Furthermore, another potential downfall of the series actually ends up being one of its strengths. For some installments, the majority of the action is primarily confined to just one set; this is true in the episodes “Come Out, Come Out, Wherever You Are” and “The Next Voice You See” (US title: “Look Back in Darkness”). With their stories shot like stage plays, the episodes should be boring and rigid and the antithesis to the power and possibilities of TV. But, for these works, it works, adding an interesting extra element of claustrophobia to the proceedings.

At their very best, episodes of “Thriller” are some of the most wonderfully surprising, inventive and suspenseful examples of episodic TV ever put forth. Installments like “Screamer,” “I’m the Girl He Wants to Killed” (considered by many the best of all the episodes), “In the Steps of a Dead Man,” “Once the Killing Starts” and “The Fear is Spreading” cannot be touched or topped by many other small screen—or even big screen—psychological thrillers.

Shortly after their original airing in England over the nation’s ITV channel, the “Thriller” series was imported into the US for showing as part of “ABC’s Wide World of Entertainment.” “Wide World” was a loosely organized program that aired choice reruns, original comedy specials, concerts and other British programming. It was the network’s late-night alternative programming to Johnny Carson’s dominate “Tonight Show” over on NBC.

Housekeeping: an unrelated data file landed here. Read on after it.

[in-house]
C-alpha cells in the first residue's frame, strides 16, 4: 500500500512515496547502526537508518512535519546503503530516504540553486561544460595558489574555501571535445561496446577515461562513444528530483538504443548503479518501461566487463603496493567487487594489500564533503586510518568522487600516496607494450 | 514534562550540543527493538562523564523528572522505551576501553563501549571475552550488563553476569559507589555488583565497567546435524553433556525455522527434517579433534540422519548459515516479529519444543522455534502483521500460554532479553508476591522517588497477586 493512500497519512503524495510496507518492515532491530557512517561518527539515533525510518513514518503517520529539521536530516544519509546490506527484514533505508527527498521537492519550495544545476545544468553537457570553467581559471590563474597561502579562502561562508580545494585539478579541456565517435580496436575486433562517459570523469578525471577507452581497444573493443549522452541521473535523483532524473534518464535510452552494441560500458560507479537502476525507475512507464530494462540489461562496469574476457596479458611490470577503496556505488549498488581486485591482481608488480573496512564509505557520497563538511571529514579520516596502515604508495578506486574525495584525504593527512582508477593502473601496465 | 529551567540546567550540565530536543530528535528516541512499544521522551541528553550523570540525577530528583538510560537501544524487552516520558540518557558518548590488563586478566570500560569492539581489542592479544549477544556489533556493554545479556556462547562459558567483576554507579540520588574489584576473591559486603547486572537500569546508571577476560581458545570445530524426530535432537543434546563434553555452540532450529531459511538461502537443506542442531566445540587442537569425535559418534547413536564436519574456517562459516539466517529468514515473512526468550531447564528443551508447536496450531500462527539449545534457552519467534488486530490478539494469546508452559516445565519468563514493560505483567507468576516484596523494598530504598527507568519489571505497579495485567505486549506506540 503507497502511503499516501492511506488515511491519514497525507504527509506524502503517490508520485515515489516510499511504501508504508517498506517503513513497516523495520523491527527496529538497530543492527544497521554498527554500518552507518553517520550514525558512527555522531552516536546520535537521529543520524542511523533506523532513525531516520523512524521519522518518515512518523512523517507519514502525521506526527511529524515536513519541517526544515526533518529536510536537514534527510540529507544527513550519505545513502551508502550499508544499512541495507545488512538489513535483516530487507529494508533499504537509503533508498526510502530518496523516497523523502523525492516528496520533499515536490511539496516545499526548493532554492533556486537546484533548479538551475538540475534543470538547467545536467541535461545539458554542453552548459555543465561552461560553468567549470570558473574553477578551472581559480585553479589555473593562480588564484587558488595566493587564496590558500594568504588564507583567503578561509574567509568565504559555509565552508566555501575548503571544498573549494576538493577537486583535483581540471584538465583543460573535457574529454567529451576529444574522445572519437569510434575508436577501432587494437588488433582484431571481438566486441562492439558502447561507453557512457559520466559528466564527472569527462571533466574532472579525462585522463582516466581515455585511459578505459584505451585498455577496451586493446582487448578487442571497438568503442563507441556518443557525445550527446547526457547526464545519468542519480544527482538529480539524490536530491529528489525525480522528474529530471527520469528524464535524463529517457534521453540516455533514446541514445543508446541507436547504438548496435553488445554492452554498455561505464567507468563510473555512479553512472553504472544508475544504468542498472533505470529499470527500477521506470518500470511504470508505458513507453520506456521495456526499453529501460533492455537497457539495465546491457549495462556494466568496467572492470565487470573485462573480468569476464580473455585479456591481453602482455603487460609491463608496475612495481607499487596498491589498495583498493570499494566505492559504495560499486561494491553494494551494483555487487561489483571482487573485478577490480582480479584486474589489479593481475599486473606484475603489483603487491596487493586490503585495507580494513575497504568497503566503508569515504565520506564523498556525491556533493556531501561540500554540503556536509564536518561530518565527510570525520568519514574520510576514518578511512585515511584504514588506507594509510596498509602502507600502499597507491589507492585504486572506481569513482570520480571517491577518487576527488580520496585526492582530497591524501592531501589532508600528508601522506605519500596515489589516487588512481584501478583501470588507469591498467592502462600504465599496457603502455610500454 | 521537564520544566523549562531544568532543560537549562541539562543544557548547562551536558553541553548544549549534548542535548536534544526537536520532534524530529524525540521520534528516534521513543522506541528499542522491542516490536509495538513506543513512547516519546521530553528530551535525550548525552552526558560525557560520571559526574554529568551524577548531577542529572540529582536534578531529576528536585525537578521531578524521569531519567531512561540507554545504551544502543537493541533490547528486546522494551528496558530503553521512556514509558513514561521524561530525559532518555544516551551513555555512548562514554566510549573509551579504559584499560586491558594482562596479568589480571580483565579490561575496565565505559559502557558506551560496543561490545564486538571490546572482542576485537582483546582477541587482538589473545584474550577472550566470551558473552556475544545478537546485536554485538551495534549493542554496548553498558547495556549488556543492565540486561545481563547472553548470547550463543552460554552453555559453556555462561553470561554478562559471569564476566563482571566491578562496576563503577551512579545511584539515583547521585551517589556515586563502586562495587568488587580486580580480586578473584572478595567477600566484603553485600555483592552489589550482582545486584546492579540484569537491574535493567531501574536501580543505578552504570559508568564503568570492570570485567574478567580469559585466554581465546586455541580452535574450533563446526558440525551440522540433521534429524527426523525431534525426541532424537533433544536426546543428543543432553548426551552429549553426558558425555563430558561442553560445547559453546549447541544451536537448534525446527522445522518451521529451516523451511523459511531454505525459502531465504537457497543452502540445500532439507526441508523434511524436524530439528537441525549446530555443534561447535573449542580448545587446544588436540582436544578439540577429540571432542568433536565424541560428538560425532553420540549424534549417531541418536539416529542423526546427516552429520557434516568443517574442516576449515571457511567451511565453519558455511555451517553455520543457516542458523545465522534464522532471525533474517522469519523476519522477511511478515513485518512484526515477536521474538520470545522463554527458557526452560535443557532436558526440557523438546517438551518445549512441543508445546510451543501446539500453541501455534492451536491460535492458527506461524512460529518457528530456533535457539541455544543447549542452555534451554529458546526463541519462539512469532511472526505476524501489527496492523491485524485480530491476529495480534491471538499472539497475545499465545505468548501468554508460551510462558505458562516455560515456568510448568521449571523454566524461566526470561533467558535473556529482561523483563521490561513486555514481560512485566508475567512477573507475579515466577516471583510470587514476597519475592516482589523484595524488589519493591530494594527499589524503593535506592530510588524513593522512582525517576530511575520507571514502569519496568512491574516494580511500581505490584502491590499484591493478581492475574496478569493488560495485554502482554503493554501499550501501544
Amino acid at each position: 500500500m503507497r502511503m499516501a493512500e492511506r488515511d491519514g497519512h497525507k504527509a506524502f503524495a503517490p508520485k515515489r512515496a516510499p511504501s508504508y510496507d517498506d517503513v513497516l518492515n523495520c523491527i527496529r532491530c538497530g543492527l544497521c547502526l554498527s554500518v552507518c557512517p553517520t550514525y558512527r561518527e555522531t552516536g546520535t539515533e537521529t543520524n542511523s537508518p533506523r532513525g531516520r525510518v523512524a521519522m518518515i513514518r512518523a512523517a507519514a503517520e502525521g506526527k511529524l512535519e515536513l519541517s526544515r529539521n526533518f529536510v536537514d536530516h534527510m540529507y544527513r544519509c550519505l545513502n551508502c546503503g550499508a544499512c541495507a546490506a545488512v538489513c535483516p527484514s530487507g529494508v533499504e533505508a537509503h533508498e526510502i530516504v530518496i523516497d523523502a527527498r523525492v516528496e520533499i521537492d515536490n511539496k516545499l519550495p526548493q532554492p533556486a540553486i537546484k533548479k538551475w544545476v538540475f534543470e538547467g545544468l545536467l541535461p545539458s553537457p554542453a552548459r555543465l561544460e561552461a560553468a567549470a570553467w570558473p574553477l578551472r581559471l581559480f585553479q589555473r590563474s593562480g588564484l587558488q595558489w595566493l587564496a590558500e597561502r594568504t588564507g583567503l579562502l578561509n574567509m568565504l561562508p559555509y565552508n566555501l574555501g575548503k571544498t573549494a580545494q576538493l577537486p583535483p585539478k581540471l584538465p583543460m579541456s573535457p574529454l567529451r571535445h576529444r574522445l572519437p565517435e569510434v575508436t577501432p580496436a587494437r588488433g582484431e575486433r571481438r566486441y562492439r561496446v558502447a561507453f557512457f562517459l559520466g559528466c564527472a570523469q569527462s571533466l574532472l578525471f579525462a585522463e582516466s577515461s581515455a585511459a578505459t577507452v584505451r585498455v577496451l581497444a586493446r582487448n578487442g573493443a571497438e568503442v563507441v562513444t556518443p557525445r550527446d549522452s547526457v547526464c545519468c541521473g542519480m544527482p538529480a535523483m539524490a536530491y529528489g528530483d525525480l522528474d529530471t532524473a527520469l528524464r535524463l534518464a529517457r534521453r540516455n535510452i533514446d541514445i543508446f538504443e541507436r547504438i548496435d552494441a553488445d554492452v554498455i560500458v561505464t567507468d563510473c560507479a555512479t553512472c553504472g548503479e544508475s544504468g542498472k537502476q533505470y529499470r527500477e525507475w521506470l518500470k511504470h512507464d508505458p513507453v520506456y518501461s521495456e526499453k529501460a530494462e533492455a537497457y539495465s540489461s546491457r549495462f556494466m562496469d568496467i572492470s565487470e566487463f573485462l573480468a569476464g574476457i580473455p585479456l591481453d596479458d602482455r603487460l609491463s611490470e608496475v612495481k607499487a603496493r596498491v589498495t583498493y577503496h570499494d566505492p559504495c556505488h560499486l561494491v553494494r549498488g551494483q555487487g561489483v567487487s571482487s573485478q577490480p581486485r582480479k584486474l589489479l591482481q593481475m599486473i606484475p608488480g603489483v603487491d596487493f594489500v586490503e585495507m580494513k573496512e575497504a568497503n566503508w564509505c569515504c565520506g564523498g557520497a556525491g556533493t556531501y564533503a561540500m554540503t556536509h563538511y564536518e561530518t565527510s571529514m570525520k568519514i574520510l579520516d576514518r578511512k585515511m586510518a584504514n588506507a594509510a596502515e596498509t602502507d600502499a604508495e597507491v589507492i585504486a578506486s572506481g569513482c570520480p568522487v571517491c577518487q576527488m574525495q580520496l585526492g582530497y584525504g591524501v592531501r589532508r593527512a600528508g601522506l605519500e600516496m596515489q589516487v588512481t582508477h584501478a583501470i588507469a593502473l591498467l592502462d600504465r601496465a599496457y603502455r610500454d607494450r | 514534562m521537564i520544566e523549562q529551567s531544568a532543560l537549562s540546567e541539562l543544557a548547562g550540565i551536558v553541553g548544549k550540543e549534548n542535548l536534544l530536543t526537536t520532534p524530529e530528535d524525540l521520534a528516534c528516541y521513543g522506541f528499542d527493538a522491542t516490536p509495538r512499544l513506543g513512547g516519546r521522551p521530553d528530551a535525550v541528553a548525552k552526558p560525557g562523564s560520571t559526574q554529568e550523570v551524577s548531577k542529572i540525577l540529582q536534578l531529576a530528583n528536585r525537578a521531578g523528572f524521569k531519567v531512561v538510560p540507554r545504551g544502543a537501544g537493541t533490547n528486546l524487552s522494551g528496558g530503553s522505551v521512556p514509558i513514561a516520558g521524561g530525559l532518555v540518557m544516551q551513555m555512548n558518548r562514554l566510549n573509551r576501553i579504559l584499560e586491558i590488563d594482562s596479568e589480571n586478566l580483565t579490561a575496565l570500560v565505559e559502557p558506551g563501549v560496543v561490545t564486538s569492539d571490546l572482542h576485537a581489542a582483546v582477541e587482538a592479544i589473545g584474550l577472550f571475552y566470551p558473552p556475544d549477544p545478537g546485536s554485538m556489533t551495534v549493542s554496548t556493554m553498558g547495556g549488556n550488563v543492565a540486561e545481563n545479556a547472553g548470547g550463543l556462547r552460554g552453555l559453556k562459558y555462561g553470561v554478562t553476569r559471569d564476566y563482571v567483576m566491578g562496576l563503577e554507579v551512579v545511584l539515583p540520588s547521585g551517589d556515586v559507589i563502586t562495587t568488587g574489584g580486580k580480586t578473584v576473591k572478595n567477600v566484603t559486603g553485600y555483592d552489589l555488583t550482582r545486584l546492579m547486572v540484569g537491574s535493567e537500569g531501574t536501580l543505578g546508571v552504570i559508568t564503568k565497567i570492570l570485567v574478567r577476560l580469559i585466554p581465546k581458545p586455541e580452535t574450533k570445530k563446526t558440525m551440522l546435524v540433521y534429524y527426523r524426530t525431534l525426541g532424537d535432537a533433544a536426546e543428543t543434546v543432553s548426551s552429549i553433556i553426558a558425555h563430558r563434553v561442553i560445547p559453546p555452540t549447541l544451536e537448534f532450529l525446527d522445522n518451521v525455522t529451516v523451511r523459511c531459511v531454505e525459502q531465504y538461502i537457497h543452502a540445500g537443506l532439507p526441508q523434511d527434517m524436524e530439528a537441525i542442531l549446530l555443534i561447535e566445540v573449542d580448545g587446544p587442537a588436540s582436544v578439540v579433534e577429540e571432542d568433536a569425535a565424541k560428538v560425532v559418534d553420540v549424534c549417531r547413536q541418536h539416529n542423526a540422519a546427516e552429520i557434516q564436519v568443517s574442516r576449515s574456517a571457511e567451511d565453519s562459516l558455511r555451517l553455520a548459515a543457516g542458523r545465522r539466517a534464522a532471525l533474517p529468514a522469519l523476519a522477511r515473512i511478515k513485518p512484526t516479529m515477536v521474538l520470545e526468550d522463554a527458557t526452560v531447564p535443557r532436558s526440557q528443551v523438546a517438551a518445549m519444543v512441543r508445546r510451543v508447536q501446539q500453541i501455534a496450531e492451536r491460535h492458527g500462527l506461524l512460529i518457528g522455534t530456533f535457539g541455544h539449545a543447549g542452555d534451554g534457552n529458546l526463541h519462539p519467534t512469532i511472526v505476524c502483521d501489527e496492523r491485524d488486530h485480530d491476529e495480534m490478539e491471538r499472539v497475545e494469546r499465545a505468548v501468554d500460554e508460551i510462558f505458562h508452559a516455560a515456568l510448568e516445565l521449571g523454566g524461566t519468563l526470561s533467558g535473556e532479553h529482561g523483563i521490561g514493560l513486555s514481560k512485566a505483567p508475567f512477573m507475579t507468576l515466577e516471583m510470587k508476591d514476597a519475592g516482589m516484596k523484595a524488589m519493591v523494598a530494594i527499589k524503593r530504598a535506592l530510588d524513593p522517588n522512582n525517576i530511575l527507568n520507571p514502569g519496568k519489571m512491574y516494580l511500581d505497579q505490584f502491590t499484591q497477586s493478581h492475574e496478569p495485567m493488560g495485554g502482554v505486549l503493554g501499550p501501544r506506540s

Beginning in 1978, the films began to be offered to local stations for airing as stand-alone TV movies. Some stations bought all or most of the episodes, crafting their own ad hoc “Thriller” theaters which they aired on a weekly basis. Other stations showed them as one-offs.

Thriller 1970s TV showExamples of the cover art for two of the US video releases of “Thriller”: “Death in Deep Water” starring Bradford Dillman (left) and “The Next Victim” with Carroll Baker.

Later, a handful of the films were also distributed on VHS home video. Some of the titles issued included “Death in Deep Water” with Bradford Dillman, “Cry Terror,” “I’m the Girl He Wants to Kill,” and “In the Steps of a Dead Man.” Regretfully, for their individual video packaging, the films were stripped of their well-regarded fish-eye openings and often hobbled with distracting, unrelated and poorly made open credits sequences. Thankfully, when A&E home video decided to release a DVD set of season one of “Thriller” in the US about three years ago, they fully restored each installment’s trademark opening image and theme music.

Under any incarnation or with any wraparounds, “Thriller” remains a worthy and too often undersung made-for-TV achievement, a further proof of the creative genius of Brian Clemens.